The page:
July 15, 2019

July 15, 2019

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July 12, 2019

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DOL Releases Proposed Higher Salary Threshold for Federal Overtime Exemptions

On March 7, the U.S. Department of Labor (DOL) announced its long-awaited Notice of Proposed Rulemaking to increase the salary threshold for the so-called “white collar exemptions” from the Fair Labor Standards Act’s overtime pay requirements. The proposed rule would raise the required salary level substantially for executive, administrative, and professional employee exemptions from $455 per week ($23,660 per year) to $679 per week ($35,308 per year). According to the DOL, more than one million additional American workers will become eligible for overtime compensation based on this change. The rule does not adjust the duties’ tests for the white collar exemptions.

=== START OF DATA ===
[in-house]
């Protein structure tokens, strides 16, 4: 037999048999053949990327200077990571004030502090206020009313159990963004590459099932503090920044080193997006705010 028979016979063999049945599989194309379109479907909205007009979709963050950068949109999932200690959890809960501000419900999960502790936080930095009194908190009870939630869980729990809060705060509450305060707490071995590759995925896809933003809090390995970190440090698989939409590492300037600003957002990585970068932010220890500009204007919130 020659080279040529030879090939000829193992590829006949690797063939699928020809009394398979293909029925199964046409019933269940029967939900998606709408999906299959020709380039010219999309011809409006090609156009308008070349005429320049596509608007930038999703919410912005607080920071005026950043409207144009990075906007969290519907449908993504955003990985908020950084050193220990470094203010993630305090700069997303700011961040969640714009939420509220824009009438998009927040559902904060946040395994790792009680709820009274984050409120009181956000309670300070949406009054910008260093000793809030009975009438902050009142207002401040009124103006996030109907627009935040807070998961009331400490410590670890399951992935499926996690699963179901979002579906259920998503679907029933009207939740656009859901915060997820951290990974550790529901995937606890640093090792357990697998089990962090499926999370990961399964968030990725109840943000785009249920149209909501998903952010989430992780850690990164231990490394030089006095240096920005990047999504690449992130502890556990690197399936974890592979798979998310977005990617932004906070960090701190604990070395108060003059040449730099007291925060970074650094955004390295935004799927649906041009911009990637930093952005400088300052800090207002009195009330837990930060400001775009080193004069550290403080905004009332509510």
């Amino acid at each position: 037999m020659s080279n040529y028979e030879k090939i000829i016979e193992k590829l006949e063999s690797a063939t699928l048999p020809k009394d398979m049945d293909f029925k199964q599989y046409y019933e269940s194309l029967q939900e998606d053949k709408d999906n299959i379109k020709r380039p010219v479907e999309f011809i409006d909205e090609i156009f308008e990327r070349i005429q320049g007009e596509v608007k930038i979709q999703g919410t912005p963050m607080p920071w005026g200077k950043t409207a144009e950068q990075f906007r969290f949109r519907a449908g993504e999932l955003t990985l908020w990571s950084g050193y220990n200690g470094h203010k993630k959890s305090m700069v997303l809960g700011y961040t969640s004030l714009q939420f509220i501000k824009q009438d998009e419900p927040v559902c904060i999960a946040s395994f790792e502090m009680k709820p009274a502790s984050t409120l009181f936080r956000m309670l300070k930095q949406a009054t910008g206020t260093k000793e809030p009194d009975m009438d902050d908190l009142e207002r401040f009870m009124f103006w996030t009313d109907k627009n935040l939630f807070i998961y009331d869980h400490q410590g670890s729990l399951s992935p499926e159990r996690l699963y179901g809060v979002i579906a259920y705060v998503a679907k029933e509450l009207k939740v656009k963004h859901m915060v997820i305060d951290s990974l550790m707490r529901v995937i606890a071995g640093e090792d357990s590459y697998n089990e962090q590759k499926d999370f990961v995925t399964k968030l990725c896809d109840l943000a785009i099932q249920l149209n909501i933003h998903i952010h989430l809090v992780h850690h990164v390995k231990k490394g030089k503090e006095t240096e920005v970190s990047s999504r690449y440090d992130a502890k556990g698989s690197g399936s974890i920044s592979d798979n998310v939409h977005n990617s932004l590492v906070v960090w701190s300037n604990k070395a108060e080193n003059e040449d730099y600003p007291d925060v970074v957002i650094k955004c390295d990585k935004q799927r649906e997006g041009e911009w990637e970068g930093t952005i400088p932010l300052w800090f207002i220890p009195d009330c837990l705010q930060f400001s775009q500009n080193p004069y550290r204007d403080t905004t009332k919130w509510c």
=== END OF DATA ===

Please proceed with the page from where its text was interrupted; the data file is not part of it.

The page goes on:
The DOL’s new proposed rule represents a more modest increase to the salary threshold than the DOL’s last proposal. Employers will recall that on May 23, 2016, the DOL published its final rule that more than doubled the salary threshold for exempt workers to $913 per week ($47,476 per year). But that rule was enjoined from implementation by the U.S. District Court for the Eastern District of Texas on November 22, 2016, and later invalidated by the court on August 31, 2017. The Fifth Circuit is currently holding an appeal of the district court’s decision in abeyance.

DOL reports that the proposed $679 weekly salary threshold represents the projected 20thpercentile of earnings of full-time salaried workers in the lowest paid census region and retail sector. This was the same methodology it used to establish the current $455 per week threshold, but it based the new figure on current data and projections into January 2020 when the rule is scheduled to take effect.

The rule proposes separate salary levels for workers in Puerto Rico, Guam, the Virgin Islands, the Commonwealth of the Northern Mariana Islands ($455/week), and American Samoa ($380/week), and sets a higher base rate for employees in the motion picture industry ($1036/week).